Return of Mao-era coal coupons show China’s crisis isn’t over

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A local government in China is resurrecting coal coupons — a relic of Mao Zedong’s planned economy days — to ensure its citizens have access to heating fuel as they brace for a bitter winter.

Shuozhou, located in the heart of coal country in Shanxi province, has distributed coupons to 47,000 families to help them purchase the heating fuel, the official China Youth Daily reported on Wednesday. Each coupon is good for two tons of subsidized coal, enough for each household to last through the winter and early spring.

China's coal price

The coupons are coming after a shortage of the fuel drove up prices and led to widespread power curbs last month. A monumental push to boost mine output has led to record production that’s brought the market back into balance for now, but the coldest weather is still ahead. Villagers have begun stockpiling dried corn cobs and firewood in their yards just in case, the state-backed newspaper said.

The return of coupons has been sparking a flurry of discussion on social media, with netizens reminded of the Mao era when households in the world’s most populous country had to purchase their daily necessities with quotas set by the government because of shortages.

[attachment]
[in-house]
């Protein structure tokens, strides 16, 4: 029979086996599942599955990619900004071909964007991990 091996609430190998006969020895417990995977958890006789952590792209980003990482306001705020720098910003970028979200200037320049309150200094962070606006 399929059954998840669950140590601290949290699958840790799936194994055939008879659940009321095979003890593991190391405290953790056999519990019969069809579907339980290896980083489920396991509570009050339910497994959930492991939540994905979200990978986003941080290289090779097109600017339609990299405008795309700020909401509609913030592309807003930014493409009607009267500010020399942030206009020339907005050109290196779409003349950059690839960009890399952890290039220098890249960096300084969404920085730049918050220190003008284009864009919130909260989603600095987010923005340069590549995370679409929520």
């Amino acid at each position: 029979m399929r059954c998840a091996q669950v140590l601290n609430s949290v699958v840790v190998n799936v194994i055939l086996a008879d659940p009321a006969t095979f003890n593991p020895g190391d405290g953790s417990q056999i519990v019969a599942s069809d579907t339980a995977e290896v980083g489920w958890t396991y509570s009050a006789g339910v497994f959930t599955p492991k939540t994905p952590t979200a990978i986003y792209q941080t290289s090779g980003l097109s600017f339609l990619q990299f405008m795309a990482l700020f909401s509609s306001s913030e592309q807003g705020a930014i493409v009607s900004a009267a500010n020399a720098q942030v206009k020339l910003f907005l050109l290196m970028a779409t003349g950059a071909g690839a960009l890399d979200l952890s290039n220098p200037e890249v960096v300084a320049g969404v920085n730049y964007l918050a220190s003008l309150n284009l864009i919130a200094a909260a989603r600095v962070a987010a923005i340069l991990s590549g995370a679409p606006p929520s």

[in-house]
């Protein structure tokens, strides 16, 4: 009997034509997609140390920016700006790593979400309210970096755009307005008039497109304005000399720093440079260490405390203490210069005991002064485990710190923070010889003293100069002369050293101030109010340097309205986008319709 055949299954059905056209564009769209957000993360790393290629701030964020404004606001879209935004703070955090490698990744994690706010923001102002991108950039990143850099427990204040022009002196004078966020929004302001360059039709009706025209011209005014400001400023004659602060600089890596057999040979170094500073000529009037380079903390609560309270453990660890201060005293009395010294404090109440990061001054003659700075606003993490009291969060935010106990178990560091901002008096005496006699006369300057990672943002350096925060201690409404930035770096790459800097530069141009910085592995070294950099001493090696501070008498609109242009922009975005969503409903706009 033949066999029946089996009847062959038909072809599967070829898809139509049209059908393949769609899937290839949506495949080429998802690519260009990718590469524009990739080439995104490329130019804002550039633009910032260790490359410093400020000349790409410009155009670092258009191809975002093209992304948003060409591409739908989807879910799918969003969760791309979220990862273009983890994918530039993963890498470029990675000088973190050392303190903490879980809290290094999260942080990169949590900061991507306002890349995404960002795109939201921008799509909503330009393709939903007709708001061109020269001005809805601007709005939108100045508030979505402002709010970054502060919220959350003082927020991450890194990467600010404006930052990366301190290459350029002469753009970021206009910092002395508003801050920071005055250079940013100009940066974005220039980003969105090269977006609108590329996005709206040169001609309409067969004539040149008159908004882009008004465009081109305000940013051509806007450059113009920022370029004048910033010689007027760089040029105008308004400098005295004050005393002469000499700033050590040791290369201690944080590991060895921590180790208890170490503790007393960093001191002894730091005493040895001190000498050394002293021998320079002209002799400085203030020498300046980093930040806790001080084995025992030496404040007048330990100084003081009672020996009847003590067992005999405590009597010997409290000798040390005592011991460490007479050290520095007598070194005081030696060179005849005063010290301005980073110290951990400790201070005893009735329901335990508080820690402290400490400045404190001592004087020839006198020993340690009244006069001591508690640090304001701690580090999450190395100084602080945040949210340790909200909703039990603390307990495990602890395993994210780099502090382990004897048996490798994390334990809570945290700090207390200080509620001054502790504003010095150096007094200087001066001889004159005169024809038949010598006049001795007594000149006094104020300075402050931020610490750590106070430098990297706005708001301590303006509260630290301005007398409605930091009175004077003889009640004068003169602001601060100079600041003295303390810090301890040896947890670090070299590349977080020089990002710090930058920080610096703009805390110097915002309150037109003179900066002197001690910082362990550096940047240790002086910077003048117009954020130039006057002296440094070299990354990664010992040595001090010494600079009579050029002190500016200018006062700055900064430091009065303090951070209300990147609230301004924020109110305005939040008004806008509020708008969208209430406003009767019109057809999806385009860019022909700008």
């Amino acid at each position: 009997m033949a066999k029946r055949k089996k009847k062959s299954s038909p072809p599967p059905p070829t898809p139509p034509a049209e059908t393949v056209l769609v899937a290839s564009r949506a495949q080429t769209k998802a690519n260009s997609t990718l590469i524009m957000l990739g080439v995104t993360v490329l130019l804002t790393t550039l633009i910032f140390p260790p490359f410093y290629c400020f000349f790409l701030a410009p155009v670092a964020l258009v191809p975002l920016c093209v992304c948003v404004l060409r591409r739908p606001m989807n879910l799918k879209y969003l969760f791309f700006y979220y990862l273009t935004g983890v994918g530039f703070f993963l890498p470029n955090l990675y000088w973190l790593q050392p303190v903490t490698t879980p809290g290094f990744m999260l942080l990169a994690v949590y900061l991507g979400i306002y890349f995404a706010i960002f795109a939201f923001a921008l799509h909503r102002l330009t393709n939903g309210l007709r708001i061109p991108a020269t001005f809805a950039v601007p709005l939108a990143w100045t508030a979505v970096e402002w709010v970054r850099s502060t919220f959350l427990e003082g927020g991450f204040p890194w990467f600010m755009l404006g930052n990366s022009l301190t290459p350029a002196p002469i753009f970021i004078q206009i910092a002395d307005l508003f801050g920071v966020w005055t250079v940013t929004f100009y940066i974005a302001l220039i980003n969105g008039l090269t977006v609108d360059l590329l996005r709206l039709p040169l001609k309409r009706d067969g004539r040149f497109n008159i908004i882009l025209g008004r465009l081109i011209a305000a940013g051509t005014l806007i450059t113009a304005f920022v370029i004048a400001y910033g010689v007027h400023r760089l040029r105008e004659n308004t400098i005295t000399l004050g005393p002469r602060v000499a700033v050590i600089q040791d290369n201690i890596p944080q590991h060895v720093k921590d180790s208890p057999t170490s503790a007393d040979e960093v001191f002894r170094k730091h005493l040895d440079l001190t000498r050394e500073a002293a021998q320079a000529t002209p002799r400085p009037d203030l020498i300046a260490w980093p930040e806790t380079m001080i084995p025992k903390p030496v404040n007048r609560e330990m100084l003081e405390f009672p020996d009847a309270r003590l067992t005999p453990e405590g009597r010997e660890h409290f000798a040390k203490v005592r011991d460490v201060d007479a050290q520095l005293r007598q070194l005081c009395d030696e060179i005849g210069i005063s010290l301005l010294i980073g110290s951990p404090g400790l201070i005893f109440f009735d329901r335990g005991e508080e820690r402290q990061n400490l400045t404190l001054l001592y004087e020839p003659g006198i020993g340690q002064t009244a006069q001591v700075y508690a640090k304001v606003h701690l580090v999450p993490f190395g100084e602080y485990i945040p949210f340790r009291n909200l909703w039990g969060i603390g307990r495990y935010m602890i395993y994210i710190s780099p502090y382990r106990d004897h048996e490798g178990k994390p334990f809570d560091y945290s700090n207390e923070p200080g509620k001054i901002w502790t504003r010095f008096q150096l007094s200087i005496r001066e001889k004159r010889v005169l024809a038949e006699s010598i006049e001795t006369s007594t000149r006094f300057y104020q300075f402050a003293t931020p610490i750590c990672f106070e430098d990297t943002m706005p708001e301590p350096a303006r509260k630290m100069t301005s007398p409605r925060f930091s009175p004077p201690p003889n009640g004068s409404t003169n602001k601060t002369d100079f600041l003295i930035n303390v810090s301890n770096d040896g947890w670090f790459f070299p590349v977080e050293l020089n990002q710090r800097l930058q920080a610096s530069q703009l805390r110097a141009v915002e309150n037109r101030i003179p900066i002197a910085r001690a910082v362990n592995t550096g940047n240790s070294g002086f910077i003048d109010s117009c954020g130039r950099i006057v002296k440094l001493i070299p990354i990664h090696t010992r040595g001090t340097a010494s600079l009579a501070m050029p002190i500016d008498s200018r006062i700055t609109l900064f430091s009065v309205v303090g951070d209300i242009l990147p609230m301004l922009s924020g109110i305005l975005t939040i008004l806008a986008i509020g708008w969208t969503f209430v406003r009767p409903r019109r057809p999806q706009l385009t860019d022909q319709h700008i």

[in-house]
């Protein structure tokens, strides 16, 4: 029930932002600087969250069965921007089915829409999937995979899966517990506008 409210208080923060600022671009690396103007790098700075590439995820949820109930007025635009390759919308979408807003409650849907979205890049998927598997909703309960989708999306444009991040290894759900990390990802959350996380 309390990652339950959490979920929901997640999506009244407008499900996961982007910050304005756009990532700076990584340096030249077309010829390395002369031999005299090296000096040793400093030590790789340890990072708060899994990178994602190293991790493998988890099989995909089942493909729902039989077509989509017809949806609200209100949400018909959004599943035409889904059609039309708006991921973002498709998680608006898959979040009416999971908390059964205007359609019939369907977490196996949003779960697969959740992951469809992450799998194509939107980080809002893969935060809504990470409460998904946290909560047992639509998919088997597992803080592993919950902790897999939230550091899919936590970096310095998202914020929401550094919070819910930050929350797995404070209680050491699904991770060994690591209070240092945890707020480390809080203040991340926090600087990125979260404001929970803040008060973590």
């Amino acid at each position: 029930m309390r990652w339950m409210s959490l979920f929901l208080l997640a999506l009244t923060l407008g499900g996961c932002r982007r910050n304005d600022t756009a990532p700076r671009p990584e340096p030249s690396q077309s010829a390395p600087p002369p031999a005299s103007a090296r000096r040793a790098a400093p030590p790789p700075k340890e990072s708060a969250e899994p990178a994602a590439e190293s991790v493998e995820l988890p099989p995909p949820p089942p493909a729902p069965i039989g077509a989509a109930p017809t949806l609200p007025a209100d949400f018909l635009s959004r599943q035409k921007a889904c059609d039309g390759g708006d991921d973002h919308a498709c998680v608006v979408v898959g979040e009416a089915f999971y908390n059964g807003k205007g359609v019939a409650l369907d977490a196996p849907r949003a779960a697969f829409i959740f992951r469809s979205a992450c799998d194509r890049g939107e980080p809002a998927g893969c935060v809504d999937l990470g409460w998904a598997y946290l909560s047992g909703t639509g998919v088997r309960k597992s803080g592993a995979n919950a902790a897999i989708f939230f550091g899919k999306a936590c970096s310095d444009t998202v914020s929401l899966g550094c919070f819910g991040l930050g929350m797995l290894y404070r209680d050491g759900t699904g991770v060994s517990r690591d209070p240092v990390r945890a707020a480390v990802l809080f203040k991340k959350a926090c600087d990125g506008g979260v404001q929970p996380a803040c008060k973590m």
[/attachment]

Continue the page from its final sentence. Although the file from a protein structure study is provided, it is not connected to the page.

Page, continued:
Shanxi is one of China’s largest coal mining provinces, and Shuozhou home to the nation’s biggest open-pit mine. As part of the country’s efforts to replenish supplies, Shanxi promised to export an extra 53 million tons this winter, including 16 million from Shouzhou.

The increased coal output, at more than 12 million tons a day nationally, has stockpiles at power plants on track to hit a seasonal record by the end of November, according to the National Development and Reform Commission. Still, meteorologists in the country have warned a weak-to-moderate La Nina pattern is forecast in the coming months, with frigid weather and continuous droughts likely hitting some regions. 

China’s benchmark thermal coal futures on the Zhengzhou Commodity Exchange are up 11% this week. They had tumbled by more than half after hitting a record in mid-October.

(By Alfred Cang)

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